Reporters for the World Socialist Web Site spoke to teachers at a Sydney protest on Wednesday, called by the New South Wales Teachers’ Federation (NSWTF).
The event was a pathetic morning rally, involving no industrial action. Of the tens of thousands of public-school teachers in Australia’s largest city, only two to three hundred participated.
The protest was preceded by a video from the NSWTF, in which its president Angelo Gavrielatos signalled that the union would do nothing if the pro-business Industrial Relations Commission imposed the real wage cuts demanded by the state Liberal-National Coalition government (see: “Australian teachers’ union leader concedes to government wage cutting offensive”).
The union is seeking to transform the protracted dispute for a new industrial agreement into an election campaign for a state Labor government, despite Labor having an identical position to the Coalition on the need for pay reductions, budget austerity and the entrenchment of intolerable working conditions.
The WSWS reporters outlined the need for workers to combat the union sell-out plans by forming independent rank-and-file committees, aimed at uniting all teachers and education staff, along with other sections of the working class, in a genuine political and industrial struggle against the bipartisan austerity offensive.
Karen explained: “I teach at a school in western Sydney. We are prepared to battle, prepared to do more. It would be good to unite with other workers like paramedics, nurses, teachers and rail workers. All of us combined would be great.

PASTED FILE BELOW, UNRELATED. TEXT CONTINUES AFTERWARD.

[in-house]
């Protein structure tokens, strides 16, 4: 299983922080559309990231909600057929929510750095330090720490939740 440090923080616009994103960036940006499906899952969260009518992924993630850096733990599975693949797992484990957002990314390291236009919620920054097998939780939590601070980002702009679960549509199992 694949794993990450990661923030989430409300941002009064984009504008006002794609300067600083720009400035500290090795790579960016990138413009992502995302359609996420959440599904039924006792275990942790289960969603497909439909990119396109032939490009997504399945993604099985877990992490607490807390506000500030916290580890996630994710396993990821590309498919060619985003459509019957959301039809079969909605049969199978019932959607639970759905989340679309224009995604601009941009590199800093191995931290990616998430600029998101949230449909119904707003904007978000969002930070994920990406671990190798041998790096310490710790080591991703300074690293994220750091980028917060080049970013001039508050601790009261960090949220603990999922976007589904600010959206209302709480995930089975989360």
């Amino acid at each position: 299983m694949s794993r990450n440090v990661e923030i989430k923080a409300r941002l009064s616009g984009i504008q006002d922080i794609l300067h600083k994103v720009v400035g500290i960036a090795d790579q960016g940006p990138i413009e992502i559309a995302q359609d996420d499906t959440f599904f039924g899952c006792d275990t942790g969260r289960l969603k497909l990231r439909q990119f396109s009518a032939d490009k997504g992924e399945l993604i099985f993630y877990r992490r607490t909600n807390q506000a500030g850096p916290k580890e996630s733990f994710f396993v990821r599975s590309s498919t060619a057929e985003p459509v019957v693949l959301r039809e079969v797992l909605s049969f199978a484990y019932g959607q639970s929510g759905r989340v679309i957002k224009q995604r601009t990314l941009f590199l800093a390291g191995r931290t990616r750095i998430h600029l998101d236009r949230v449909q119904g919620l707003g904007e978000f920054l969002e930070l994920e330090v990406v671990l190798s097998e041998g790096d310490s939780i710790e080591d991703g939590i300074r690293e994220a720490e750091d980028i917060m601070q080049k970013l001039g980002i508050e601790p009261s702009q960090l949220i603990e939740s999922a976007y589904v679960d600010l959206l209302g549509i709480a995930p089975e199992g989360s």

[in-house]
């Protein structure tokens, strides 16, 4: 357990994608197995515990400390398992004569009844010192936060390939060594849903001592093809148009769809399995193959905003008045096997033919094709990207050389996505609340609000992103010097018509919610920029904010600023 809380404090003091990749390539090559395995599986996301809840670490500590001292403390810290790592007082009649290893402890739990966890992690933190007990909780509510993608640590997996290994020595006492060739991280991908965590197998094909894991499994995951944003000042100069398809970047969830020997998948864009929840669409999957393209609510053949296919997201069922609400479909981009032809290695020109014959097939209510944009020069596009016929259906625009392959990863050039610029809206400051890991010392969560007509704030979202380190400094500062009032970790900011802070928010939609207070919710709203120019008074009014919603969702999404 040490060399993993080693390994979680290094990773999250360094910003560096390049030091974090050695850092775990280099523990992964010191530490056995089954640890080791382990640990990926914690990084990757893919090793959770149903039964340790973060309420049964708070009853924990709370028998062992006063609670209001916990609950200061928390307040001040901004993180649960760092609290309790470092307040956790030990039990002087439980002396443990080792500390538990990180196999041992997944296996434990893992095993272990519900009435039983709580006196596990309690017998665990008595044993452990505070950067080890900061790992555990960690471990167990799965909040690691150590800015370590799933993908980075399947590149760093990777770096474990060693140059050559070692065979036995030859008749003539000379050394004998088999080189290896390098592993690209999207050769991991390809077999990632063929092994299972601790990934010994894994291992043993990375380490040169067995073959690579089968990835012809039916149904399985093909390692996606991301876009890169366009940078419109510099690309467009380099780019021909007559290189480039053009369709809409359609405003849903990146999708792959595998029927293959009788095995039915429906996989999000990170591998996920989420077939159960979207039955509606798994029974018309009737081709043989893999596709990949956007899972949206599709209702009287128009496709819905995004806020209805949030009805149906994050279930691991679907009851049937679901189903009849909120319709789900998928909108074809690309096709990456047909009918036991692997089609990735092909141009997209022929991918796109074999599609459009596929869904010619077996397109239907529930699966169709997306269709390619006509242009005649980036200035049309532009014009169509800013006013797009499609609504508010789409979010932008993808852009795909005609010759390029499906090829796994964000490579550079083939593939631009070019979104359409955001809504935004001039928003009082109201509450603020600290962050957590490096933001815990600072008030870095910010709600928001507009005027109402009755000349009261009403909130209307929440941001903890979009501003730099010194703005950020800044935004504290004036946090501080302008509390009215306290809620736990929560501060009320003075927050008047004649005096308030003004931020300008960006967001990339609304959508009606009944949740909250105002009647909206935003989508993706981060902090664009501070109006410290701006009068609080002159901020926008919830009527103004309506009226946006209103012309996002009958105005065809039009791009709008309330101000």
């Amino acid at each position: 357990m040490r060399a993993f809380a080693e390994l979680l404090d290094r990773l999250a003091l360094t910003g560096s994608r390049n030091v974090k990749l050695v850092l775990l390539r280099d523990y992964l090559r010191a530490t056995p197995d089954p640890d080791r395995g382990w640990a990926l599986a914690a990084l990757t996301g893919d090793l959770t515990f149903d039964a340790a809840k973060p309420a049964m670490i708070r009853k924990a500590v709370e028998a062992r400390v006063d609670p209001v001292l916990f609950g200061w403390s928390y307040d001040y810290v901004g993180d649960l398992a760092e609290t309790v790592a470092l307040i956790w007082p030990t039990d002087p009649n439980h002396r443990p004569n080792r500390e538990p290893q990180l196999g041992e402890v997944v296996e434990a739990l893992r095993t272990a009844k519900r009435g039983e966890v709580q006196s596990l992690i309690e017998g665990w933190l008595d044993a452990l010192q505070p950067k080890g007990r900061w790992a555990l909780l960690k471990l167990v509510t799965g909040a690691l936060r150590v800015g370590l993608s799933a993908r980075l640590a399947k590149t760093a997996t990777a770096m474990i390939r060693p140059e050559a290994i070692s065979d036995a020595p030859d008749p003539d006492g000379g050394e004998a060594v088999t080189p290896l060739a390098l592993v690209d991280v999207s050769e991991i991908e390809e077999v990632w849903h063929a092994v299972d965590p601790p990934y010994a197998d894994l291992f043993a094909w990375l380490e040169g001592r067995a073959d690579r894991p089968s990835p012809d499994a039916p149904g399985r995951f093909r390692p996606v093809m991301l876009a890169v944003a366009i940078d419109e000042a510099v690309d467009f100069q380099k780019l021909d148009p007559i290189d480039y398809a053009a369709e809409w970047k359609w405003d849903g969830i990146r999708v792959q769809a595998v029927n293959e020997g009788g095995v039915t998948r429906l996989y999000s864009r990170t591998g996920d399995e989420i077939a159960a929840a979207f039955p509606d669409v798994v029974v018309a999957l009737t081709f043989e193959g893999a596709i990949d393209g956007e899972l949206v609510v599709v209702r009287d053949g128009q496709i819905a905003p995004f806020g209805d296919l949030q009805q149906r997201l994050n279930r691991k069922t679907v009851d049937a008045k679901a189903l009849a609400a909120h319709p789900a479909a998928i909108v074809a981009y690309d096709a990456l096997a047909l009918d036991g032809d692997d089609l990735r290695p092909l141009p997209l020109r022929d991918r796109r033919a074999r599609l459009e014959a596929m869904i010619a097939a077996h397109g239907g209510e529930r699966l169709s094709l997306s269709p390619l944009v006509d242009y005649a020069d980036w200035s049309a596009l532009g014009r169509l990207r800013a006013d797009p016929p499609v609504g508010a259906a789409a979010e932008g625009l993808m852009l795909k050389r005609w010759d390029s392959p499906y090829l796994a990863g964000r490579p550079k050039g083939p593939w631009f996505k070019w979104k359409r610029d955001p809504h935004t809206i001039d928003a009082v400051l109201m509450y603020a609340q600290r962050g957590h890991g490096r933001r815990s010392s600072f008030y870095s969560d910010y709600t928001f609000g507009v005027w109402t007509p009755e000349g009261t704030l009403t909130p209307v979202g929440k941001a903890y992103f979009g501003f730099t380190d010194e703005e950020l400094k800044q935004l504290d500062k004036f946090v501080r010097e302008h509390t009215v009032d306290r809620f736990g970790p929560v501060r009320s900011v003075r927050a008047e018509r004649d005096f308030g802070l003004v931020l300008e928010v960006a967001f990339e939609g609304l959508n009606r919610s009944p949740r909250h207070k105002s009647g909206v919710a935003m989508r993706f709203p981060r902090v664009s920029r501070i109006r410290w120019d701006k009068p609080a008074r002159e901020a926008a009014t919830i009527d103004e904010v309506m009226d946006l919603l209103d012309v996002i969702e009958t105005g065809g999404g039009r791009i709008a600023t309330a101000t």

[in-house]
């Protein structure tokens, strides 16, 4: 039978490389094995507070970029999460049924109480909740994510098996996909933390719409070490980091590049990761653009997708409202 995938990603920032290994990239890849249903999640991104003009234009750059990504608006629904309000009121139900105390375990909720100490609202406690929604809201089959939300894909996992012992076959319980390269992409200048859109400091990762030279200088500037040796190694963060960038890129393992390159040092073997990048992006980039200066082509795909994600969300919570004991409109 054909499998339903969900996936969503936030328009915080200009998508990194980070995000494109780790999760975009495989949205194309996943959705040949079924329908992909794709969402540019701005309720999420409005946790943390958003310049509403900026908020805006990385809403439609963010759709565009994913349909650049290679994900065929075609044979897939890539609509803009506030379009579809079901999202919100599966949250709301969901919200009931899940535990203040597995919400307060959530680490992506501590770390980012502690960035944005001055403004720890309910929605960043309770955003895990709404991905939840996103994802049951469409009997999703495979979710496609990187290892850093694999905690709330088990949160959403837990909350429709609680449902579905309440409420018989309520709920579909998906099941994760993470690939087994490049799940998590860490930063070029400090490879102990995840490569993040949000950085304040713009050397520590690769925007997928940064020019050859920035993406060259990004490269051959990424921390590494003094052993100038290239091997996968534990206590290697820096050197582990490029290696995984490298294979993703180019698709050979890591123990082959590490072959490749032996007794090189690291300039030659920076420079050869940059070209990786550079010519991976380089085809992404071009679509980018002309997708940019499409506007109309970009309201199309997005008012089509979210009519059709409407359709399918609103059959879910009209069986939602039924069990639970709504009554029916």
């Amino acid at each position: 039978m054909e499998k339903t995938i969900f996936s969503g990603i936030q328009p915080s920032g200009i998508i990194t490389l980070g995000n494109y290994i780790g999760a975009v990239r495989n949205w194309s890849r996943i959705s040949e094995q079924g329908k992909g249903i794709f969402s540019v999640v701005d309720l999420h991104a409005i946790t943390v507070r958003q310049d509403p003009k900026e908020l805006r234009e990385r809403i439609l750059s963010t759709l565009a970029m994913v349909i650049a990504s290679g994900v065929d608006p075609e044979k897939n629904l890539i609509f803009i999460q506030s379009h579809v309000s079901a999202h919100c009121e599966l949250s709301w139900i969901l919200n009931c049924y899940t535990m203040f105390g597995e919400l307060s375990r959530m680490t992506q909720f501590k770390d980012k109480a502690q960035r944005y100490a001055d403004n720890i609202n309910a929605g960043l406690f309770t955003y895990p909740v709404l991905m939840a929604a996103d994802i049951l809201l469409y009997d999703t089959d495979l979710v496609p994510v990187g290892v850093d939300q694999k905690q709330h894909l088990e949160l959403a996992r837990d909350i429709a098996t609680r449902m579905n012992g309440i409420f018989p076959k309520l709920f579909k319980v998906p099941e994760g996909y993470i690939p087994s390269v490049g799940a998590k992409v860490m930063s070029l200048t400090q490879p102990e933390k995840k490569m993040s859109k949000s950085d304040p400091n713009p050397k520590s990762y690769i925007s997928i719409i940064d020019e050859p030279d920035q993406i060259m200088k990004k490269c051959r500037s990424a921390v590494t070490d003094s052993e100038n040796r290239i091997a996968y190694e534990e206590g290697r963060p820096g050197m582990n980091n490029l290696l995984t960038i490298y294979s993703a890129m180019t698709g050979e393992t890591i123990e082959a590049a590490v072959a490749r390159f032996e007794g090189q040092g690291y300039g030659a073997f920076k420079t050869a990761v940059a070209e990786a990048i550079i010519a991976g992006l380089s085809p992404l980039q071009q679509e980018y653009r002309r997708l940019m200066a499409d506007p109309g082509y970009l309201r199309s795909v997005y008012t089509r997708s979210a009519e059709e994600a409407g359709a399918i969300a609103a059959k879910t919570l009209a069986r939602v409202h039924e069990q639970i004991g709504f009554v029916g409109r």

“Our students at the moment have so many needs, we don’t have the support services we require. There are kids with speech issues, with behaviour issues, with medical issues. We are expected to run an individual program with each child. But there is only one of us in a class of up to 30 kids. We do the best we can but there are just no specialist staff to help.
“We have kids who are so violent, they hit and kick staff every single day. There is nothing we can do about it.
“Then there are all the meetings we attend, the online training we have to do and that’s increasing all the time. Every time a new curriculum comes out, you have to start again. And we have no resources given to us. We have to do it all ourselves.
“Previously, we weren’t drowning under paperwork and ticking boxes for the sake of the government. Every time we teach something, we are supposed to annotate what changes we made. It would be like a surgeon stopping in the middle of an operation to say ‘I’ve changed the procedure’ while the patient is bleeding to death. You have to constantly change how you teach according to the kids’ needs. To record everything is crazy.
“The relief we are getting with a new curriculum is absolute rubbish. It is saying ‘Look what we are doing to help,’ but it is no help at all.
“I spend at least three hours each night working. Weekends it is the same, marking, programming, completing units of work, report writing, data entry.”
Another teacher said: “I am here today because teachers are overworked. We simply have too many things to do and not enough time in the day to do it. And the compensation is not adequate. We all love our profession but it is becoming more and more difficult to live and do our best for the children.